So who will replace Goldberg's confrontational manner, concern for social justice and ability to bargain? The list of potential newcomers isn't auspicious. In her district, the contenders include Goldberg's brother Arthur, a fellow Berkeley activist who has, however, long stood in his sister's shadow. It also includes former council incumbent--and failed mayoral candidate--Mike Woo, who as a councilmember never gained the trust of his colleagues. It includes Goldberg's former staffer, Conrado Terrazas; Bennett Kayser, a respected neighborhood activist and former charter commissioner; former Assemblyman Scott Wildman, whose reputation veers between loose cannon and charismatic; and Eric Garcetti, son of the former district attorney. You can't rule every one of them out as potential activist councilmembers, but that certainly isn't suggested by their records to date.
Among next year's council candidates, there's no shortage of outspoken individuals: Hayden, of course, and LAPD Sgt. and Police Protective League honcho Dennis Zine, who wants to succeed Laura Chick in her 3rd District. As an undeclared but widely presumed front-running 1st District candidate, there's termed-out state Sen. Richard Polanco (one wonders just how long it'll take for the term-limit laws to make the City Council into a rest home for retired state legislators).
But another Jackie? Not likely next year. Beyond that, however, the possibility exists; there's a new generation of younger, progressive people, active in local left causes, who might yet move on to electoral politics. Some have found a career in community-based organizations. Others found their cause in the organizing movement known as Justice for Janitors, which probably brought more young Angelenos into political activism over the past four years than any cause since the Central American civil wars of the early 1980s. These young activists worked incredibly hard and learned fast. The janitor movement and related low-income-worker activism grew under the aegis of various locals of the Hotel Employees and Restaurant Employees Union and the Service Employees International Union; already, some of the younger organizers have moved up in these unions' ranks. As SEIU Local 660's leader Gil Cedillo's election to the Assembly shows, union leadership can indeed translate into elected office.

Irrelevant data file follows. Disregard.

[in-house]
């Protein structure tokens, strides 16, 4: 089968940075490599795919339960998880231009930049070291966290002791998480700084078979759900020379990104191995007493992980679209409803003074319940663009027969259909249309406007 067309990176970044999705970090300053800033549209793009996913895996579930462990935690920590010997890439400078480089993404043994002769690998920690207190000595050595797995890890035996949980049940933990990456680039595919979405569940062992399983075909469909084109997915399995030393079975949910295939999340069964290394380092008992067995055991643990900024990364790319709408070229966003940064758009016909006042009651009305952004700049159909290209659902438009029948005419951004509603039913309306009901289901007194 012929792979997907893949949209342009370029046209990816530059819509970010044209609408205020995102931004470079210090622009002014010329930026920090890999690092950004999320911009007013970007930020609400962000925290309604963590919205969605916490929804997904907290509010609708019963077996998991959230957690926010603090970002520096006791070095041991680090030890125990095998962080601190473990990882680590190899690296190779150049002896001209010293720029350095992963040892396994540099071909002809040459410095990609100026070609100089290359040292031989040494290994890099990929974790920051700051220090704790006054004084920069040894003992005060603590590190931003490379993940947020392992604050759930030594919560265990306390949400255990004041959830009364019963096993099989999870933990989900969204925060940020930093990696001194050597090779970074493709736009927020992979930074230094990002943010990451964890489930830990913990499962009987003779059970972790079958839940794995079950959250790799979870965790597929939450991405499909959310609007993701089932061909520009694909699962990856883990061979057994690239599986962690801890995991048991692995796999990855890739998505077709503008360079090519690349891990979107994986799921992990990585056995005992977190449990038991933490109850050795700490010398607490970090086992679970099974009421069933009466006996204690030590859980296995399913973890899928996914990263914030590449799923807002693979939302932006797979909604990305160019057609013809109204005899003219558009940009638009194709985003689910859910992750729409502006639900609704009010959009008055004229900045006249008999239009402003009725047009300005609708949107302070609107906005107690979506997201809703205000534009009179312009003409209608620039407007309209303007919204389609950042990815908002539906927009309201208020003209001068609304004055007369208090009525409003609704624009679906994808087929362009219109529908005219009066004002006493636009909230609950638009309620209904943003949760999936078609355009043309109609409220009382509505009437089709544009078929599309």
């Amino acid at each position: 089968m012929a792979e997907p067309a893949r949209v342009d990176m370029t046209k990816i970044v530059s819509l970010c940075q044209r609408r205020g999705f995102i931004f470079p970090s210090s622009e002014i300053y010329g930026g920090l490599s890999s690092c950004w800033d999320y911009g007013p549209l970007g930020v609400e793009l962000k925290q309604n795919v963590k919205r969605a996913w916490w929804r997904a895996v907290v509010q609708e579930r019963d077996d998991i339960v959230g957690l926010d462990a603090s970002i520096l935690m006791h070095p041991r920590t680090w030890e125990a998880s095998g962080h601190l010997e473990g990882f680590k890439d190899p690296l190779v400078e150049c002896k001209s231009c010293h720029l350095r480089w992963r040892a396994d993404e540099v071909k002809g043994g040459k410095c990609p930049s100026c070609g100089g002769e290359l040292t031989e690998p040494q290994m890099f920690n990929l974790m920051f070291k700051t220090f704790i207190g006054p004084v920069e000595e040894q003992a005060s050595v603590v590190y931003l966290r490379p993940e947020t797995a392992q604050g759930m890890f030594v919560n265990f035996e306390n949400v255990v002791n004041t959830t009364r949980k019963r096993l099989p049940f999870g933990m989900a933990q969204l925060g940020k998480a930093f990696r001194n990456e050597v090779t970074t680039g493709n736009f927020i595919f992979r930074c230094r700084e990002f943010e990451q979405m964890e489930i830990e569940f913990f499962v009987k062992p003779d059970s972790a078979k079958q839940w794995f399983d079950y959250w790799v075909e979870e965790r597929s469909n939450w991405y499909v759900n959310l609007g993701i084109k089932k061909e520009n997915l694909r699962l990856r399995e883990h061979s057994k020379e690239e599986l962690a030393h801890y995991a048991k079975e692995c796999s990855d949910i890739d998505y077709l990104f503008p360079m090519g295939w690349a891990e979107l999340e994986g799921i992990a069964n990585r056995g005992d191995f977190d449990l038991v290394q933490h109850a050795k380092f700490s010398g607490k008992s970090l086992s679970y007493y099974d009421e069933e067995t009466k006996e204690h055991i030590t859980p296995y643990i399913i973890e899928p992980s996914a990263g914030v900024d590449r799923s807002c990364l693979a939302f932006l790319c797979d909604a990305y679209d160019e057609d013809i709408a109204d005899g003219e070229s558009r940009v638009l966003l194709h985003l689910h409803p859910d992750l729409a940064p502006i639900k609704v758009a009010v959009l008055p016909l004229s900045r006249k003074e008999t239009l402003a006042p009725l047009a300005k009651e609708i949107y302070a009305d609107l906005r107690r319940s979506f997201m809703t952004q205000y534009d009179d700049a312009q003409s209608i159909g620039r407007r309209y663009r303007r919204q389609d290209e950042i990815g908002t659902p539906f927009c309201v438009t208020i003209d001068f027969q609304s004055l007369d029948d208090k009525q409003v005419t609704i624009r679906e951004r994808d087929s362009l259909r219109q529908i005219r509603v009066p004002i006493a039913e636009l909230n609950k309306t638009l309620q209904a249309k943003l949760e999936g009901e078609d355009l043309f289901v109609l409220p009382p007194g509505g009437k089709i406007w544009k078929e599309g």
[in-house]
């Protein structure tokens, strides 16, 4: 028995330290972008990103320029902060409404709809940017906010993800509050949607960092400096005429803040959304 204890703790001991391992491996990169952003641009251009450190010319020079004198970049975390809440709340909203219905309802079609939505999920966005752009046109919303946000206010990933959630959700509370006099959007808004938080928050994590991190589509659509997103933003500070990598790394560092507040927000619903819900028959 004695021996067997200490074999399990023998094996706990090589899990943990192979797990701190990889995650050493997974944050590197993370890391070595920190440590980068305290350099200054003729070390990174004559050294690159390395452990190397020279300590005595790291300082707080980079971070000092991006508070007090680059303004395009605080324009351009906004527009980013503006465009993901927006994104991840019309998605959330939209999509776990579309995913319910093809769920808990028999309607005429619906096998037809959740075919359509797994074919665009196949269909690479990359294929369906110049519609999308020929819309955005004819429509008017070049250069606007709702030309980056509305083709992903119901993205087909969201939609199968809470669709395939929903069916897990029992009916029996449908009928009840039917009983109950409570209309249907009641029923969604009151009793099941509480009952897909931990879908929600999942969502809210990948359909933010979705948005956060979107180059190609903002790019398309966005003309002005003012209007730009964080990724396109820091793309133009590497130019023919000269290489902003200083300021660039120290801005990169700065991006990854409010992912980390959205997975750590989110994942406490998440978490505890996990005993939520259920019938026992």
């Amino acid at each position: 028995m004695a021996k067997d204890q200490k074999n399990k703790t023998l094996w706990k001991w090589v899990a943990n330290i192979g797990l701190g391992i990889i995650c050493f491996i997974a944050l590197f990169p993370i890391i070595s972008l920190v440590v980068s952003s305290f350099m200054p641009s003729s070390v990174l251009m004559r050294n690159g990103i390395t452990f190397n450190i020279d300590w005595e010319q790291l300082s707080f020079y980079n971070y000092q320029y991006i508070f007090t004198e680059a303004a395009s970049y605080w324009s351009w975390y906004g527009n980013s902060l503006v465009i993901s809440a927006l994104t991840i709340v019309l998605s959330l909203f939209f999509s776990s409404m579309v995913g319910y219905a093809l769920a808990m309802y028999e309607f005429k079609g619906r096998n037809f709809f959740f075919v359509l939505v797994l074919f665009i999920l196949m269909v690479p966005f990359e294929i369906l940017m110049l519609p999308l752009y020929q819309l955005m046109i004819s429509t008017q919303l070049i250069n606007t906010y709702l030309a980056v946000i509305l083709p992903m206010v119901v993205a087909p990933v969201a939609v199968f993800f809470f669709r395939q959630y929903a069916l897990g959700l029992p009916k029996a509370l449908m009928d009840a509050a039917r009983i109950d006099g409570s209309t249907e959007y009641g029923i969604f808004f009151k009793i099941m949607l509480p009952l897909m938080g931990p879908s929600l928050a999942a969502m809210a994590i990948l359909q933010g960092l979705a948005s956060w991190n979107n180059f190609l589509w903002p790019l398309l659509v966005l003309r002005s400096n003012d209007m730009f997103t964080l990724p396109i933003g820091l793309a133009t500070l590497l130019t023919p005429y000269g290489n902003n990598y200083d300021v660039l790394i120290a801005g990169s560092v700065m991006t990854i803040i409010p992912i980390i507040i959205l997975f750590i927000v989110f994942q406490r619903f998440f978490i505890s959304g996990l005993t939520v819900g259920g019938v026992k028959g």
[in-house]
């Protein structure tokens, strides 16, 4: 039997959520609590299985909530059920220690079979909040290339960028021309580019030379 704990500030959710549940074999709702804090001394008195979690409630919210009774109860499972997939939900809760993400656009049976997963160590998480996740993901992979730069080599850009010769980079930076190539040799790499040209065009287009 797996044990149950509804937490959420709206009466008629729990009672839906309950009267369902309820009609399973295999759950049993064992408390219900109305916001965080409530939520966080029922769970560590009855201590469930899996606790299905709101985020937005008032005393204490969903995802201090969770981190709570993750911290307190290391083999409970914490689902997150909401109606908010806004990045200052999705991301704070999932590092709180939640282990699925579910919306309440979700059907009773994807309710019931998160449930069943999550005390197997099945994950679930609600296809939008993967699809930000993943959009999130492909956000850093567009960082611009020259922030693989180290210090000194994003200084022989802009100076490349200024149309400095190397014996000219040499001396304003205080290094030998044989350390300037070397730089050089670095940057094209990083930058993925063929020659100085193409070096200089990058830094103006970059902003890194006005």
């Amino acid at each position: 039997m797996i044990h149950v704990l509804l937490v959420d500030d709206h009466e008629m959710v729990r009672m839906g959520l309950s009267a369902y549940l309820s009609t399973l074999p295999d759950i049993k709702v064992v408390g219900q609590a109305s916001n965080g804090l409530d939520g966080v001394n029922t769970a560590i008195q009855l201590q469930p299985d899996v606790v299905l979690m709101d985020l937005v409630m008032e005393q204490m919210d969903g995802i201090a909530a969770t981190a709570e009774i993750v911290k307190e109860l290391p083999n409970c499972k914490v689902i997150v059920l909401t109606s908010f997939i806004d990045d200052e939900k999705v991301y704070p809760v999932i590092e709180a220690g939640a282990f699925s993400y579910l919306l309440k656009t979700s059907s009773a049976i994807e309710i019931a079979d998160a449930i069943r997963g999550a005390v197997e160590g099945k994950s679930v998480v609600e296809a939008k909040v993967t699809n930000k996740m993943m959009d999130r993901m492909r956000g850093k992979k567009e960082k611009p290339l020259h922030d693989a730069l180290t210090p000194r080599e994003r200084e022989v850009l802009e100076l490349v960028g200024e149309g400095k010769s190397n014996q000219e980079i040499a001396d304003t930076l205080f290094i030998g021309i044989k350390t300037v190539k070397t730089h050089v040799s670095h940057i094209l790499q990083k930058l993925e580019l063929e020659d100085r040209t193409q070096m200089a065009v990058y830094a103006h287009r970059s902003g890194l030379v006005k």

Emergent left leaders in their political prime who might consider a council bid include Maria Elena Durazo, head of the Hotel Workers Union Local 11, and Madeline Janis-Aparicio of the labor-supported think tank known as Los Angeles Alliance for a New Economy, or LAANE.
Otherwise, expect a wait. The transition from '60s activism to L.A. City Council candidacy took Councilwoman Galanter more than 15 years. It took Goldberg even longer. But Goldberg's departure leaves a void in areas that have now become matters of general public concern. The ever-increasing political power of unions in Los Angeles--and support from the area's wealthy liberal community--could urge some smart, as-yet-unknown labor-backed activist into an inner-city district's council race in less time than that. *